The Bedford Glossary of Critical and Literary Terms - Ross Murfin 2018
Meter (metre): The more or less regular rhythmic pattern of stressed and unstressed syllables in verse. Four basic types of meter exist: (1) quantitative, which is based on the amount of time it takes to pronounce a particular syllable (long or short) in a poetic line (standard in Sanskrit and classical Greek and Roman verse, but rare in English due to the strongly accented nature of English and the difficulty of determining the duration of its syllables); (2) accentual, which is based on the number of stressed syllables per line (typical of Germanic verse, Old English verse included); (3) syllabic, which is based on the total number of syllables per line (common in Japanese and Romance-language verse, but fairly uncommon in English); and (4) accentual-syllabic, in which both the total number of syllables and the number of stressed and unstressed syllables are relatively consistent from line to line (standard in English).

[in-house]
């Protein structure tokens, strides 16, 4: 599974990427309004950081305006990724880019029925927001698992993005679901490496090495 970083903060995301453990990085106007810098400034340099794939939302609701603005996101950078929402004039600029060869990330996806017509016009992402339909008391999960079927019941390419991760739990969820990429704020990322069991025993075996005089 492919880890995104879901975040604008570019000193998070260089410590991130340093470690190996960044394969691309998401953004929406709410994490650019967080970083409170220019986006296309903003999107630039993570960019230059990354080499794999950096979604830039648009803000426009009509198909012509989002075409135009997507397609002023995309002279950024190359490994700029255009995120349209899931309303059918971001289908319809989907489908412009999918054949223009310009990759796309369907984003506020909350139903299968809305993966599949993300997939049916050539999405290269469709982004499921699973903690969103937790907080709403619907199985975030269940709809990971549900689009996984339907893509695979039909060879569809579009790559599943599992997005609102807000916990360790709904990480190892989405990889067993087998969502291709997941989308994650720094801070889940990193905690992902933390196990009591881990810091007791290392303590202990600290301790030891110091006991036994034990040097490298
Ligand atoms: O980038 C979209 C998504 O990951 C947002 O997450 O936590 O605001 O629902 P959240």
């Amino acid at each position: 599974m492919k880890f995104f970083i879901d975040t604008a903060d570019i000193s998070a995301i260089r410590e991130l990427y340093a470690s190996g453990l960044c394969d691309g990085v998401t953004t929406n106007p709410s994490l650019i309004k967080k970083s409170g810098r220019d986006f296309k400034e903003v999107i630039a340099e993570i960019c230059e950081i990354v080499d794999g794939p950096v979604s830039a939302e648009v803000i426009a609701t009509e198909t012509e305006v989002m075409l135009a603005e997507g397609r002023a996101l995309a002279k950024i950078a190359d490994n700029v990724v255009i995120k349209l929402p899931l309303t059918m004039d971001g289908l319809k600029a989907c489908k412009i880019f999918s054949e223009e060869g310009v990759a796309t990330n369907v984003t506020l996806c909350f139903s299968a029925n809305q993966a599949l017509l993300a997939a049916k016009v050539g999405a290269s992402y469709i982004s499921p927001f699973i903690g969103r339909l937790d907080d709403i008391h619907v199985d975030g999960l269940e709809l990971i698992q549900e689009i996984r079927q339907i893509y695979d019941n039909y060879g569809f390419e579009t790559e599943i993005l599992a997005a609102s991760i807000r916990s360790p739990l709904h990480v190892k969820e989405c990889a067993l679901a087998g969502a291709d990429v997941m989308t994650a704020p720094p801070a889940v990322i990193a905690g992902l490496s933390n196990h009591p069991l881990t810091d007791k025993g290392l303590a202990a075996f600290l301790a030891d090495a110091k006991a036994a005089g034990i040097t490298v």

Meter is typically described by the dominant type of foot, the rhythmic unit of a line of verse; the number of feet per line; or a combination of these two factors. Standard English feet include the iamb (˘ ´), trochee (´ ˘), anapest (˘ ˘ ´), dactyl (´ ˘ ˘), spondee (´ ´), and pyrrhic (˘ ˘). Light verse excepted, few poems are written using only one type of foot — poets generally vary the metrical pattern to avoid sounding singsongy or like a metronome — so meter is identified based on the prevailing foot. Standard English lines range from one to eight feet per line and include monometer, dimeter, trimeter, tetrameter, pentameter, hexameter, heptameter, and octameter (though monometer and octameter are rare). Common metrical combinations in English include iambic pentameter, iambic tetrameter, and trochaic tetrameter. Additional syllables, whether stressed or unstressed, exceeding the meter of a line of verse are called extrametrical.